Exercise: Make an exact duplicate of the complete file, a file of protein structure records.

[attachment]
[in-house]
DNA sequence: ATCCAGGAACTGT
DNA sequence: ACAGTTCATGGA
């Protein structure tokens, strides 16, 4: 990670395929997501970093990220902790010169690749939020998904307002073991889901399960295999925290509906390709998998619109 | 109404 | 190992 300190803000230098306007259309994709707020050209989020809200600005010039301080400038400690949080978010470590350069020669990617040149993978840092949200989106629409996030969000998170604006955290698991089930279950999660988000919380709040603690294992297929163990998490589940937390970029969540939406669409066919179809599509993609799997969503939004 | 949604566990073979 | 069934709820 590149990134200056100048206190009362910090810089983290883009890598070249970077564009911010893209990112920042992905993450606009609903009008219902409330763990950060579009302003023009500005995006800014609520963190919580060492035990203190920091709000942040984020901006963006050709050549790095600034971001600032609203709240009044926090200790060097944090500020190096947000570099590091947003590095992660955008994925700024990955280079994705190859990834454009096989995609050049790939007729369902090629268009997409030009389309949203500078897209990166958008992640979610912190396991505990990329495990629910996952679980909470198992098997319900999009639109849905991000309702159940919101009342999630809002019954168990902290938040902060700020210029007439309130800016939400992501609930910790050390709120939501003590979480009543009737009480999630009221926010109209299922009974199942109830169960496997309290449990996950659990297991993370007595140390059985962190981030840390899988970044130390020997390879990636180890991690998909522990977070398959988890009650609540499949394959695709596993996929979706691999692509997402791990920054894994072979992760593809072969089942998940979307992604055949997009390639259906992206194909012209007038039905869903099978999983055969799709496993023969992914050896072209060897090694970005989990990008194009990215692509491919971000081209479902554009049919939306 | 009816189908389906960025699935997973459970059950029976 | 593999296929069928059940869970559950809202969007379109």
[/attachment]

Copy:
[in-house]
DNA sequence: ATCCAGGAACTGT
DNA sequence: ACAGTTCATGGA
């Protein structure tokens, strides 16, 4: 990670395929997501970093990220902790010169690749939020998904307002073991889901399960295999925290509906390709998998619109 | 109404 | 190992 300190803000230098306007259309994709707020050209989020809200600005010039301080400038400690949080978010470590350069020669990617040149993978840092949200989106629409996030969000998170604006955290698991089930279950999660988000919380709040603690294992297929163990998490589940937390970029969540939406669409066919179809599509993609799997969503939004 | 949604566990073979 | 069934709820 590149990134200056100048206190009362910090810089983290883009890598070249970077564009911010893209990112920042992905993450606009609903009008219902409330763990950060579009302003023009500005995006800014609520963190919580060492035990203190920091709000942040984020901006963006050709050549790095600034971001600032609203709240009044926090200790060097944090500020190096947000570099590091947003590095992660955008994925700024990955280079994705190859990834454009096989995609050049790939007729369902090629268009997409030009389309949203500078897209990166958008992640979610912190396991505990990329495990629910996952679980909470198992098997319900999009639109849905991000309702159940919101009342999630809002019954168990902290938040902060700020210029007439309130800016939400992501609930910790050390709120939501003590979480009543009737009480999630009221926010109209299922009974199942109830169960496997309290449990996950659990297991993370007595140390059985962190981030840390899988970044130390020997390879990636180890991690998909522990977070398959988890009650609540499949394959695709596993996929979706691999692509997402791990920054894994072979992760593809072969089942998940979307992604055949997009390639259906992206194909012209007038039905869903099978999983055969799709496993023969992914050896072209060897090694970005989990990008194009990215692509491919971000081209479902554009049919939306 | 009816189908389906960025699935997973459970059950029976 | 593999296929069928059940869970559950809202969007379109």